Where is our climate change denying Mayor Walt Cobb?
That was a question asked by one of the more than hundred people who took part in a Global Climate Strike and March in Williams Lake that ended Friday afternoon outside City Hall.
Co-organizer Erin Hitchcock said she was disappointed that Cobb was not there.
“I would really like him to hear what a good amount of people in this community think about what’s going on and what we are asking City Council to do,” Hitchcock said.
“I did see a couple of City Councillors earlier today.”
Taking part in the Climate Strike was Councillor Ivan Bonnell with Councillor Scott Nelson making a stop with the group before they departed Red Shreds.
Hitchcock said it was nice to see that they are at least taking an interest.
“I think that we just have to keep pushing City Council, provincial and federal governments, and the world to take this seriously and really start talking about it because a lot of people just aren’t talking about this issue and it’s the most important issue that has ever taken place.”
Mayor Walt Cobb told MyCaribooNow that he does not participate in demonstrations.
Cobb said while he does believe the climate is changing and we are getting warmer, he does not agree with or believe everything scientists are saying.
“Problem is with computer modeling you put garbage in, you get garbage out,” Cobb said.
“So to me there is no definite proof of some of the stuff they’re saying, and one scientist will say one thing and one scientist says another, so to me, it’s either fact or it’s fiction.”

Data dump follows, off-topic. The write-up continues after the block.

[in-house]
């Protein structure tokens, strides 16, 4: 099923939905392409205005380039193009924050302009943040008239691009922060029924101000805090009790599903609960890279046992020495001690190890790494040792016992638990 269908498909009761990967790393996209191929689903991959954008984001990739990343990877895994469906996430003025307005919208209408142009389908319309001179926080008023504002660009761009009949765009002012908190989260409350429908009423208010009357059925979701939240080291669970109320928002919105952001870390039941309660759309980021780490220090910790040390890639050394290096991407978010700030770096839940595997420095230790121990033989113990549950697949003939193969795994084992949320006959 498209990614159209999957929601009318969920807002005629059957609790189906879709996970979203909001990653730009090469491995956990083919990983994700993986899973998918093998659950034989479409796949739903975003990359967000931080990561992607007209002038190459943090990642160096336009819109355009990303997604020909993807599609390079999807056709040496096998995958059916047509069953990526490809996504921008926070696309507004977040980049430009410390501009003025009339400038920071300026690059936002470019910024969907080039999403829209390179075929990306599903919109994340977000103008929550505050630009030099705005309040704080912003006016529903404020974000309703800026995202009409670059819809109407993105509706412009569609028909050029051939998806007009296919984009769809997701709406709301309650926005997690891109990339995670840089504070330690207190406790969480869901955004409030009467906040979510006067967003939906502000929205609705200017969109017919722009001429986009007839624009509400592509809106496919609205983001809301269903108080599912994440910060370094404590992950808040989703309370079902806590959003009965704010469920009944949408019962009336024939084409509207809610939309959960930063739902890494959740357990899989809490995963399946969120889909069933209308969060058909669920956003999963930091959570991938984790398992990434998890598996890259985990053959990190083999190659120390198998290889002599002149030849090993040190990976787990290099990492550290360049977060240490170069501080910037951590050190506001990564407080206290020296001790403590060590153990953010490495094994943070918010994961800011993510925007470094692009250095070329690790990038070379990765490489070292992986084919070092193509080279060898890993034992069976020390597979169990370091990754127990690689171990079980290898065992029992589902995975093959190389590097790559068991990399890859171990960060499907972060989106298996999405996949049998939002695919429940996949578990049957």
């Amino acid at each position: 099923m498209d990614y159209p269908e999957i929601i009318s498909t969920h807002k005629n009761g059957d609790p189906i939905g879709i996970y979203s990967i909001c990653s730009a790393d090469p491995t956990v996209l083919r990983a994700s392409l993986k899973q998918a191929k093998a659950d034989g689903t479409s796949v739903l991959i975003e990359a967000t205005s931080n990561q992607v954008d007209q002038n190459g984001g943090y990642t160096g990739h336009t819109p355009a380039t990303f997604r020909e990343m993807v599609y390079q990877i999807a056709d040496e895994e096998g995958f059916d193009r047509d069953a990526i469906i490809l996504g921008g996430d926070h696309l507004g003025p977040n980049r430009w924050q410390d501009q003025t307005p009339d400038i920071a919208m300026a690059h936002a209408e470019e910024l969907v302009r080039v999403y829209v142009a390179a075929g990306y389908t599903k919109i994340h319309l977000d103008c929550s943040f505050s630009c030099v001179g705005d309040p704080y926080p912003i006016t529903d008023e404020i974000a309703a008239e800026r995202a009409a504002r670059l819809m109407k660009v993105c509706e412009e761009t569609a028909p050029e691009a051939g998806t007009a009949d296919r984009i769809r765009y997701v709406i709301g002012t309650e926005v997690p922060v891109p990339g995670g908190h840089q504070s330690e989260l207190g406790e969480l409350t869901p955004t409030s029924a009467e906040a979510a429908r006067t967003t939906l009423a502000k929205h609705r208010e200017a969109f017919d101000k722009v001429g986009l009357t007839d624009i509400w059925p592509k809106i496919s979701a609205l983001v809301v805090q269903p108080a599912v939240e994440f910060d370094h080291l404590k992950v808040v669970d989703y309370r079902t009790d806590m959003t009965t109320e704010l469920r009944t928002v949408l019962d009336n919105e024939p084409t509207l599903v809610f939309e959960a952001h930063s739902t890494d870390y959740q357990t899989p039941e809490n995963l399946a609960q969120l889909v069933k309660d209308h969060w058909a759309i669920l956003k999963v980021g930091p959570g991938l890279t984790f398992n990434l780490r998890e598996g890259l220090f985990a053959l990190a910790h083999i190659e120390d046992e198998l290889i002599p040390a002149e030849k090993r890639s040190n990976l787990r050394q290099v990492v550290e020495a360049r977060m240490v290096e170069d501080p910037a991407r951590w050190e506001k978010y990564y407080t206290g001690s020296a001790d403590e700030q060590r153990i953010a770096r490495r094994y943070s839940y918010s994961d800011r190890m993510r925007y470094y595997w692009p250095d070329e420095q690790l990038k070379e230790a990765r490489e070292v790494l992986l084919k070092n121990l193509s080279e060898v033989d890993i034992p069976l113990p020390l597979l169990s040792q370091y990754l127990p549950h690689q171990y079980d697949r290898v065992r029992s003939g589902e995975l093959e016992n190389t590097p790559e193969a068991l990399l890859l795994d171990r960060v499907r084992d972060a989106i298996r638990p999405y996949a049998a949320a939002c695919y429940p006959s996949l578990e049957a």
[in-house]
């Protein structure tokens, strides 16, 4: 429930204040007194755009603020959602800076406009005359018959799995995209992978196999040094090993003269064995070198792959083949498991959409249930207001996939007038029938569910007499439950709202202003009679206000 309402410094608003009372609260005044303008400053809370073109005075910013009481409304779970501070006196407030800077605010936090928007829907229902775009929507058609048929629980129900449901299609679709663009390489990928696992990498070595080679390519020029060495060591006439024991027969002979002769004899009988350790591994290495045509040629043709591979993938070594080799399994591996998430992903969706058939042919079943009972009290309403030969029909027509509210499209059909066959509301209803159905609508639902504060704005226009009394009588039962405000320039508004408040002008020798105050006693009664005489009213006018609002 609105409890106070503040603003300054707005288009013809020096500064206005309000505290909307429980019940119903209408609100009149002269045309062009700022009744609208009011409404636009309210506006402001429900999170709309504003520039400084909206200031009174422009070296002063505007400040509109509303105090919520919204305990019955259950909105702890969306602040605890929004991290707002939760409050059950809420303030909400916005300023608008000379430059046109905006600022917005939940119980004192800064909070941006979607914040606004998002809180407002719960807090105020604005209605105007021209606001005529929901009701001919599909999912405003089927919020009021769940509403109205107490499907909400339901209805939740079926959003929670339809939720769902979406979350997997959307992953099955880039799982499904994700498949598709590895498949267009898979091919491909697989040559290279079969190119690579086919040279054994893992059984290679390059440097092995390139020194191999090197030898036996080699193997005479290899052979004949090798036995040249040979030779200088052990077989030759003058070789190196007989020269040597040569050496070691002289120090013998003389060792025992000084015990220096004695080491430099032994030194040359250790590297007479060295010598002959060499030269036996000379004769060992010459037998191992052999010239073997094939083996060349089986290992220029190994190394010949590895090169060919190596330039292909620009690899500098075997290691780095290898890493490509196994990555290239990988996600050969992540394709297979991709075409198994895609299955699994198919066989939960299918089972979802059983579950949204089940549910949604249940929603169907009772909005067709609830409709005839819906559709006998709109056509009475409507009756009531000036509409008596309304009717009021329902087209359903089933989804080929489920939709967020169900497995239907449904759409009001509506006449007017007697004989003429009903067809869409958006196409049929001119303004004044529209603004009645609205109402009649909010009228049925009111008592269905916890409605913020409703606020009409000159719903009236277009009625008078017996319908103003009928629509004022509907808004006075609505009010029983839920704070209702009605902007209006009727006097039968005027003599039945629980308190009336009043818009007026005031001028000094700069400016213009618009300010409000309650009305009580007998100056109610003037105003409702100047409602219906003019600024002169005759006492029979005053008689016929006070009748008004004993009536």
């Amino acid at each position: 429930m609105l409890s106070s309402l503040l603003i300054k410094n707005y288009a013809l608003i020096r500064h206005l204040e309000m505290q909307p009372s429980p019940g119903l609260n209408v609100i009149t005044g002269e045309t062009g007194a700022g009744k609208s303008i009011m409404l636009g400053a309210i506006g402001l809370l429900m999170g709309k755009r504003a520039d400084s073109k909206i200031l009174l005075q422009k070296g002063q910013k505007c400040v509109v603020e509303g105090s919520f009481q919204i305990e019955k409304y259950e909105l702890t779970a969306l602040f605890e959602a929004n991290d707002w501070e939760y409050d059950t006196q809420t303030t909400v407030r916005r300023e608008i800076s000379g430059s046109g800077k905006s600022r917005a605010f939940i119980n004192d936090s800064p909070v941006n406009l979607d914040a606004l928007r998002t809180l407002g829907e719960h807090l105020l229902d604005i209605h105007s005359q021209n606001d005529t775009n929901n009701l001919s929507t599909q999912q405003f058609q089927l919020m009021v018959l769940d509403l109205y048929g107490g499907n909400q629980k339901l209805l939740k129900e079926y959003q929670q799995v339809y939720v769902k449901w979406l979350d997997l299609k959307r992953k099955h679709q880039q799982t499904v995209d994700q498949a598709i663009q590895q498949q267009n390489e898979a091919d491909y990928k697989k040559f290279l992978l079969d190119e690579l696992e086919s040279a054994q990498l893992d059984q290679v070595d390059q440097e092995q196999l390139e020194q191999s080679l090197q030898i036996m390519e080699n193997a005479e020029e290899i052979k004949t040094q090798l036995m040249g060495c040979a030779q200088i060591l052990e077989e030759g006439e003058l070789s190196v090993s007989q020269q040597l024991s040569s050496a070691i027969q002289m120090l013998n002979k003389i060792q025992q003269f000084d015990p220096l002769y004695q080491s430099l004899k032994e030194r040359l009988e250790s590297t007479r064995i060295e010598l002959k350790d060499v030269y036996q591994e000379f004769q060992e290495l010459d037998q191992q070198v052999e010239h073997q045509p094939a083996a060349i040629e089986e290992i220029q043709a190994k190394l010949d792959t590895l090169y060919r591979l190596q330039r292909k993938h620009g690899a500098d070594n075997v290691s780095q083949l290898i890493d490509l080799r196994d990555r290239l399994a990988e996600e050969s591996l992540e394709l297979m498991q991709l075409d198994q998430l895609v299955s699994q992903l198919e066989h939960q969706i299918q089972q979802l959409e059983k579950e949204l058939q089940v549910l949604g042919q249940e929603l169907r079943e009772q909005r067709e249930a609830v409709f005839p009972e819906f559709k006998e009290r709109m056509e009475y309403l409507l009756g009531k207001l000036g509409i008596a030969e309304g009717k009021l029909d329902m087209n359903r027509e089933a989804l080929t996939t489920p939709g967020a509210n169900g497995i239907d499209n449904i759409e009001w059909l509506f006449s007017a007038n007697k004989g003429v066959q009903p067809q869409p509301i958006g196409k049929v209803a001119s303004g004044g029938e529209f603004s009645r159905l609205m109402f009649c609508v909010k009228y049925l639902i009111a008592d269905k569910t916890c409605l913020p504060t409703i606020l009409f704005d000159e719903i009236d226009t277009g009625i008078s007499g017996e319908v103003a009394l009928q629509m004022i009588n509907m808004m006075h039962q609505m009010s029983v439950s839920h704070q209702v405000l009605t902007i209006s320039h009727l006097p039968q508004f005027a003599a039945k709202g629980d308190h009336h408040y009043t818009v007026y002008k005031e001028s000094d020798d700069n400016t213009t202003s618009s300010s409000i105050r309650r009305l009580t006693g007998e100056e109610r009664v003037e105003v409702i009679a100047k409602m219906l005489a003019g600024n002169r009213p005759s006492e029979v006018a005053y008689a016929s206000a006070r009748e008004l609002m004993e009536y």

Hitchcock and co-organizer Tom Salley have both launched petitions that they plan at some point to present to City Council.
Hitchock’s petition asks council to declare a climate emergency and take the necessary steps that are within their power to reduce the amount of emissions that Williams Lake is creating and contributing to climate change. Salley’s petition meanwhile is asking Williams Lake City Hall and Council to press other levels of government for a new green deal for Canada.
Both said they were pleased with the number of attendees of all ages including youth taking part in the Strike.
“Erin lined up contacts and we were able to go to speak to three classes at the school, so that was exciting and fun and they were stoked to come,” Salley said.
“So we were glad to see them here and you listened to most of them make their speeches and that was a lot of effort on their part.”
“It’s really important that they be a part of this because it is their future,” Hitchcock added.
“Someone said it’s all of our responsibilities, it’s just not the youth. We have to fix the mistakes that our generation and the generation before us has made because we are dumping this on them, so we need to support them and think about them and do what they need; they need a healthy planet to live on.”
“It just can’t go on this way,” Salley said.